It's standard for porn/erotica to take place in a trancey, hermetic world where rules of everyday life don't apply, but Strickland takes that principle to creative extremes — at least on the visual level.

Then there's the aural level. Strickland's use of bizarre insect shrieks and buzzes on the soundtrack reminded me of David Lynch. They go well with the soundtrack, which verges from borderline-saccharine to creepy and dissonant (read Murray's piece for details and samples).

Cynthia makes herself up for the role Evelyn's given her. - IFC FILMS
  • IFC Films
  • Cynthia makes herself up for the role Evelyn's given her.
1-4 points: Does anything happen?
3/4. And this is the surprise. Yes, this is an art film, and if the sights and sounds of its world don't hypnotize you, you may get testy. But there's far more dramatic meat to The Duke of Burgundy than there was to, say, Fifty Shades of Grey. You don't have to be titillated to be interested.

1-4 points: Does what happens make sense?
4/4. Despite the unreality of their world, Evelyn and Cynthia have a believable relationship; you don't have to be into B&D to relate to their conflicts and clashes. For me, this core of psychological believability is what lifts Duke out of the category of "pretty pastiche."

1-4 points: Do the characters seem like real people? Failing that, do they look pretty?
4/4. Real and pretty. This is the sort of film in which directors too often cast inexpressive model-actress types. Going for the less sanitized look of the '70s, Strickland cast actual actors with distinctive faces (and imperfections). Knudsen plays the prime minister on the Danish show "Borgen," and she brings dramatic weight to Cynthia's weariness with the S&M game.

1-4 points: Does the movie give us a reason to care about anything happening on screen?
3/4. By the end, the repeated motifs were starting to tire me a little, but, overall, Strickland did make me care about this bizarre scenario. Also, he made me laugh, something I didn't expect. This is a film with an ultra-straight-faced discussion of a "human toilet."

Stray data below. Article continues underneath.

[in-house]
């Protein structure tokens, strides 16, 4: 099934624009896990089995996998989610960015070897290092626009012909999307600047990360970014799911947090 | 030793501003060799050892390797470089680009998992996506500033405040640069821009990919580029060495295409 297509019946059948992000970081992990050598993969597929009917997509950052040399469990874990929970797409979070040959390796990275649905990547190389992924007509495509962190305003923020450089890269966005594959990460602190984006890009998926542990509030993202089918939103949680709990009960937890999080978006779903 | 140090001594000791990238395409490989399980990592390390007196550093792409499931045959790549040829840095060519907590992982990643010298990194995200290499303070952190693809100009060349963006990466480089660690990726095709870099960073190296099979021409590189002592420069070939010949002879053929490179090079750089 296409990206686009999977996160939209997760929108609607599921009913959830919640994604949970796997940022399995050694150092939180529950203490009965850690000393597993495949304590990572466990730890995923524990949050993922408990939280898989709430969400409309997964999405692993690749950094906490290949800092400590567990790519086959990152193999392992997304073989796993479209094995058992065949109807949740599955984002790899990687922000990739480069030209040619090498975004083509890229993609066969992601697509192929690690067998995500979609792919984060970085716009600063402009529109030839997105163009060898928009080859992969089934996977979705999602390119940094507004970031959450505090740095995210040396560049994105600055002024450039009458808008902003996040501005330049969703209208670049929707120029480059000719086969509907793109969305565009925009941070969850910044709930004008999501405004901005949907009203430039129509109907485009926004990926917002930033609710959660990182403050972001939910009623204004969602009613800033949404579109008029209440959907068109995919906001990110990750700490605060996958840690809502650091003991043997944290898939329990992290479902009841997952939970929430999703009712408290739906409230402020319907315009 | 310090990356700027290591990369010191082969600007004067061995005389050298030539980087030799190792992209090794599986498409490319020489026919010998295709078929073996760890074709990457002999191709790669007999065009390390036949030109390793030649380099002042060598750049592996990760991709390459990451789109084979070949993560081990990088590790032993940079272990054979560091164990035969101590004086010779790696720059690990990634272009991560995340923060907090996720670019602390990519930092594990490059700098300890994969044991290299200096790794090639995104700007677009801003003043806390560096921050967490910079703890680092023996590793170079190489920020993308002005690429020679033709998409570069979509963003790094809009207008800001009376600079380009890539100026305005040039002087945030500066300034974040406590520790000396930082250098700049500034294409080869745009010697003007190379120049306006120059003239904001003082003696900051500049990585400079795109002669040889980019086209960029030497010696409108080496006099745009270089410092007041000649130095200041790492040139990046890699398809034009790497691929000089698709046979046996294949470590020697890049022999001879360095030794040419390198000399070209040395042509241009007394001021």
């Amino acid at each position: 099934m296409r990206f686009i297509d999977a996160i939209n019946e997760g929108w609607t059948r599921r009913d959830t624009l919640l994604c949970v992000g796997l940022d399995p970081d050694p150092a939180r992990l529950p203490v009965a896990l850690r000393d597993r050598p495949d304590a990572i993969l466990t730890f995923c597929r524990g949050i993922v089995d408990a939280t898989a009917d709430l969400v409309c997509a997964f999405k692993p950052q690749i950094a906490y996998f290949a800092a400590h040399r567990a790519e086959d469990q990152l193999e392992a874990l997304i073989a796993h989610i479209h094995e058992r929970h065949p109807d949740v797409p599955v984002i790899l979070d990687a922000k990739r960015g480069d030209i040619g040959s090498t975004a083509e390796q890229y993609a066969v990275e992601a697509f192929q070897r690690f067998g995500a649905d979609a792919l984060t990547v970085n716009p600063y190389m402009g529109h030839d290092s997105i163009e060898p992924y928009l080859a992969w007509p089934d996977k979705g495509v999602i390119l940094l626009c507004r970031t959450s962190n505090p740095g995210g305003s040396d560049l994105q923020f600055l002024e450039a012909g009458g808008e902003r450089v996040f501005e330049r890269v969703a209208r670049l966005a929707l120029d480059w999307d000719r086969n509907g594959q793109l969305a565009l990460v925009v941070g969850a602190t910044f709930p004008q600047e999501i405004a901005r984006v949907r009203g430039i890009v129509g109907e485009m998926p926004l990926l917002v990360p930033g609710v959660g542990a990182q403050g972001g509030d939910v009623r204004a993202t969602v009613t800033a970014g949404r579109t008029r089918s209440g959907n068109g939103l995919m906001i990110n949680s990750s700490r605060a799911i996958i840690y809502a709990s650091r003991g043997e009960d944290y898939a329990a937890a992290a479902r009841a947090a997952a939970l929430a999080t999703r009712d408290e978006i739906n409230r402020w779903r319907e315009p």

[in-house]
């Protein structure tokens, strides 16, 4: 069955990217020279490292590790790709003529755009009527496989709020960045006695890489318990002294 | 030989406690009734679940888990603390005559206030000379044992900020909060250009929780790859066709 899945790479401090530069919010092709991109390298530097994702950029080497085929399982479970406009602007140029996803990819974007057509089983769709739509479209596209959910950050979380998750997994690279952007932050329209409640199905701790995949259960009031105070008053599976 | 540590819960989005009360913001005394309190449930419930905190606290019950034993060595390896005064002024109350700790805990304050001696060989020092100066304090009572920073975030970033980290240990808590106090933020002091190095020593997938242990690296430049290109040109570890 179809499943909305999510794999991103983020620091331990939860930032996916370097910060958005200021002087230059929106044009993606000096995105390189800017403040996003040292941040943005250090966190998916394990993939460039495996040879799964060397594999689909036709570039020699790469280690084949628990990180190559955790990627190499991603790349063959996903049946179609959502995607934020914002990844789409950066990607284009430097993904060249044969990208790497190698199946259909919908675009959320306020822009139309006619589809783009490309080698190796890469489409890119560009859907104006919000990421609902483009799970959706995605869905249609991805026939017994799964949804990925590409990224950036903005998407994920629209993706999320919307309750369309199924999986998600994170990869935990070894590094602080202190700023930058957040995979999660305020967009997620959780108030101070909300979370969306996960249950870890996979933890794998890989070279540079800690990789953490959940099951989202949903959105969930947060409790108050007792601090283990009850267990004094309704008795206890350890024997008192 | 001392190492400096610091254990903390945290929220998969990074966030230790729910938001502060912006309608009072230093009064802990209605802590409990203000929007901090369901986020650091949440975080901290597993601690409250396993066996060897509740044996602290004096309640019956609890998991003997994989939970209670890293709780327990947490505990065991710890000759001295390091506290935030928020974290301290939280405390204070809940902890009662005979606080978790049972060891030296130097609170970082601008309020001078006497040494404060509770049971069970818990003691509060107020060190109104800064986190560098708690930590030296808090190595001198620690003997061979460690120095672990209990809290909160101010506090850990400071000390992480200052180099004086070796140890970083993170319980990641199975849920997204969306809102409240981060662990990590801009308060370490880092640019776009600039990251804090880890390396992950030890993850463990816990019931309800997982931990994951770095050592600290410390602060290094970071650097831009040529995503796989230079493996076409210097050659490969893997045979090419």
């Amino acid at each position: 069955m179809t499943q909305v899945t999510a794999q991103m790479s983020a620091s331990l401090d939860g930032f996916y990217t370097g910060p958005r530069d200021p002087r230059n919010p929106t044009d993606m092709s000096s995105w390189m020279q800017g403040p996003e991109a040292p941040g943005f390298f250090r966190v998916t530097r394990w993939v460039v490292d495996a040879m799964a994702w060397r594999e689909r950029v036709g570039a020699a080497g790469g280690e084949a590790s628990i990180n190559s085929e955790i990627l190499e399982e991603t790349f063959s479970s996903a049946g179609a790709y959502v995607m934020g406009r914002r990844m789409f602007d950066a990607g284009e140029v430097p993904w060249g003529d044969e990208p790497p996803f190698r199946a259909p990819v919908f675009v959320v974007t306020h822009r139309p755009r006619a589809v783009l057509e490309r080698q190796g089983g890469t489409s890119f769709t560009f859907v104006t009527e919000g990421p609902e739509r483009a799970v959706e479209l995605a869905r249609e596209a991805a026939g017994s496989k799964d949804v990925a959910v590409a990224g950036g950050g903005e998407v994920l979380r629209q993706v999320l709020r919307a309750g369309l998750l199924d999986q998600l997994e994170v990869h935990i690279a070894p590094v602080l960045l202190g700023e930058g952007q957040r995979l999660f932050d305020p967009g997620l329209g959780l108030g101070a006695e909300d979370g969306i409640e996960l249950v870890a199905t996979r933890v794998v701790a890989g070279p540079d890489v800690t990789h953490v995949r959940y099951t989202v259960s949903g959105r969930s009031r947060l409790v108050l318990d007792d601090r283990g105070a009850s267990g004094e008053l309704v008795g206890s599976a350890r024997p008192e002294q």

Verdict: 18/20.
Avoid it if you can't tolerate B&D motifs or gratuitous artiness, or if you're hoping for graphic sex scenes. (Everything in Duke is a tease; the naughtiest scene is one we hear while the camera stays on a closed bathroom door.)

See it if you're attracted to a film whose end credits include a long list of "featured Insects" and an assurance that "no insects or mammals were harmed" in its making. Clearly the work of an obsessive with a playful sense of humor, Duke is too weird for the Oscars — in a good way.


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The Duke of Burgundy
Rated NR · 105 min. · 2015
Director: Peter Strickland
Cast: Sidse Babett Knudsen, Monica Swinn, Chiara D'Anna, Eugenia Caruso and Fatma Mohamed

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About The Author

Margot Harrison

Margot Harrison

Bio:
Margot Harrison is the Associate Editor at Seven Days; she coordinates literary and film coverage. In 2005, she won the John D. Donoghue award for arts criticism from the Vermont Press Association.

More by Margot Harrison